"One drink," said Iris. "That's it."
She was taking the drink. She couldn't hate him that much. Maybe she would go on a date with him. "I wouldn't have figured you for a whiskey drinker," said Billy.
"Are you kidding? I headed a hard rock band."
The bartender put the shot in front of Iris. She picked up the small glass and knocked it back. With her eyes on the ceiling, she grimaced, then slowly lowered her head and the glass. Girl could take a shot—that was for sure.
"Another?" asked Billy.
"No," said Iris. She closed her eyes. "Yes," she said. The bartender refilled the glass. She drained it and set it back down. She made another face. "No more of that. On the rocks with a splash of Coke, please."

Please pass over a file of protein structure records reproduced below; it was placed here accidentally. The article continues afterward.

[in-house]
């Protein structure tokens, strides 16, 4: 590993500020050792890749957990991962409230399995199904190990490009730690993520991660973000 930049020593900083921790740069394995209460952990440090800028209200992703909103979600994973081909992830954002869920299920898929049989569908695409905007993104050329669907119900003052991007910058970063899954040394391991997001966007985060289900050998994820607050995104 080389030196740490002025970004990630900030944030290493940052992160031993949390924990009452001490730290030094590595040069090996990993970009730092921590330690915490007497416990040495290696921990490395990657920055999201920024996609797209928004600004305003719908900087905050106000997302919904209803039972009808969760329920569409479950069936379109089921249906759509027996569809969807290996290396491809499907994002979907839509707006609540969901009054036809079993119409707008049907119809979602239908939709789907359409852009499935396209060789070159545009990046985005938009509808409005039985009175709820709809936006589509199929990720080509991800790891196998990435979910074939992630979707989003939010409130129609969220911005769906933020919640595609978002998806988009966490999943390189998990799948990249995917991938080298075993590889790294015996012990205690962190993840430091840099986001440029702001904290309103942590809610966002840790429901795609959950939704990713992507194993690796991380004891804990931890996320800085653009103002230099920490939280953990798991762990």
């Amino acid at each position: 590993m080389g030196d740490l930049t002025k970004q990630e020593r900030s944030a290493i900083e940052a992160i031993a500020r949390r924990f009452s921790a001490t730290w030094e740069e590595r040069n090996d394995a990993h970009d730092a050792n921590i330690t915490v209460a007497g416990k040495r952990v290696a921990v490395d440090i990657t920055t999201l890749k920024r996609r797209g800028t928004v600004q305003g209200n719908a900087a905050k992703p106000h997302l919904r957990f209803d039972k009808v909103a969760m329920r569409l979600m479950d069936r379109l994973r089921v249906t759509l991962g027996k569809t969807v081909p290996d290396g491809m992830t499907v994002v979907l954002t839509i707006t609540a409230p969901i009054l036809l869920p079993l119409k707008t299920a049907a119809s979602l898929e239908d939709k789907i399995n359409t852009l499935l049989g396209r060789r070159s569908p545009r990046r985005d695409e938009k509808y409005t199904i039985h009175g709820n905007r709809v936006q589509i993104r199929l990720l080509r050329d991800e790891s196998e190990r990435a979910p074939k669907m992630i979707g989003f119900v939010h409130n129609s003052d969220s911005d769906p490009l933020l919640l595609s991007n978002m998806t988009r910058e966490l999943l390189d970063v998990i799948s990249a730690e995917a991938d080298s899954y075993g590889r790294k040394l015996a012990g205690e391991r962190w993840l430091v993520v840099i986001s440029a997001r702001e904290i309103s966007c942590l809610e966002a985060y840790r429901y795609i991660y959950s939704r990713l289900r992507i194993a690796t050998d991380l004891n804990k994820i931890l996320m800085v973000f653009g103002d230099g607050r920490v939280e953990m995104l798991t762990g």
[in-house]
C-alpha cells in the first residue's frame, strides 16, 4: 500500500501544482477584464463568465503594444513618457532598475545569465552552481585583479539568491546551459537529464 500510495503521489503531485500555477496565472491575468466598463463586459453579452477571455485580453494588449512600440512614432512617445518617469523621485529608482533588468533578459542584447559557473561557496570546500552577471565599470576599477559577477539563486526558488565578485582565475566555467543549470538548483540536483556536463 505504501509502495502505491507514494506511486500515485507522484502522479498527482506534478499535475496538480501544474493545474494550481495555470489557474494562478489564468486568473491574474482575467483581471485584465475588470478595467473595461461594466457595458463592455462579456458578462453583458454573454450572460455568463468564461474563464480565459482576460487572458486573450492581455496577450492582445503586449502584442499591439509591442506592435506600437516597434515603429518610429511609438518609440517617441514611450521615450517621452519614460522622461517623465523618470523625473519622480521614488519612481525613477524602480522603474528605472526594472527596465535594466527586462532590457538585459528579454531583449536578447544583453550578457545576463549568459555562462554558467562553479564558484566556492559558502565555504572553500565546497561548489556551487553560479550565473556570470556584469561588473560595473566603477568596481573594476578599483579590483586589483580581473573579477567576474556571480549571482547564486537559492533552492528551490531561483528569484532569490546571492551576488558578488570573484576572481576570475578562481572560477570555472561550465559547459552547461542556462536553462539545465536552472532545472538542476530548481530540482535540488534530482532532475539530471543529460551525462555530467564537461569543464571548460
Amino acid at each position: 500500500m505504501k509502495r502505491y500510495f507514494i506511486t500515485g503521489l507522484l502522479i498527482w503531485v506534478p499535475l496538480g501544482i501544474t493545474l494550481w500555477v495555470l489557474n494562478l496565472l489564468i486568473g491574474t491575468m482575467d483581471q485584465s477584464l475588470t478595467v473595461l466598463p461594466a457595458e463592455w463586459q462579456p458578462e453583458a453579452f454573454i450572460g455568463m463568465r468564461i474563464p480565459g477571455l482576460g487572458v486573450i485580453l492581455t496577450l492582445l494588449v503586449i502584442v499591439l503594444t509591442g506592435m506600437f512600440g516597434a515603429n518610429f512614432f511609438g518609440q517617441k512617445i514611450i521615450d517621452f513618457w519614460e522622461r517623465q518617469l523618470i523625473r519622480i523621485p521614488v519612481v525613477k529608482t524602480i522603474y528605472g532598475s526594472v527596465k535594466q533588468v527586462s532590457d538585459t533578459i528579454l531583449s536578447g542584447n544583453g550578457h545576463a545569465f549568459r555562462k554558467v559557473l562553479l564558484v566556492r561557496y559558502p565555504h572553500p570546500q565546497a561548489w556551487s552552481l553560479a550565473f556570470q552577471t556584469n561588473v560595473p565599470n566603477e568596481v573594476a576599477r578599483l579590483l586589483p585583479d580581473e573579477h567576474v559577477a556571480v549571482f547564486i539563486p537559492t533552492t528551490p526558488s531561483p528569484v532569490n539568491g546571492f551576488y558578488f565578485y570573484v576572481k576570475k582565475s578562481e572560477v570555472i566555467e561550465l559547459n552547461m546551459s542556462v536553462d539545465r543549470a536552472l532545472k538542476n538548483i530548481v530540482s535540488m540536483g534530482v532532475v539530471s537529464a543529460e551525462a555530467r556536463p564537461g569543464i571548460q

"Make that two," said Billy.
"You," said Iris, "do not need anything else to drink."
"No," said Billy. "But I want something else."
The bartender brought them their drinks and they retreated to a table. Iris lit a cigarette. "Why did you ask me on a date?" she said.
Billy shrugged. He was drunk. What the heck did he care if he said something embarrassing? "I happen to think you're indescribably beautiful."
"Did you gloss over the part where I eat rotted flesh?"
"We're not going to be alive long enough to have a lasting relationship."
"Yeah, about that—"
"No," Billy said. He didn't want to talk about that. "Not about that. I'm sick of that. It's all I think about."
"Really, 'cause you don't seem real concerned."
Billy let out a bitter laugh. "Why do you think I'm drinking myself into oblivion?"
Iris was quiet for a moment. She took a sip of her drink. "There has to be a way—"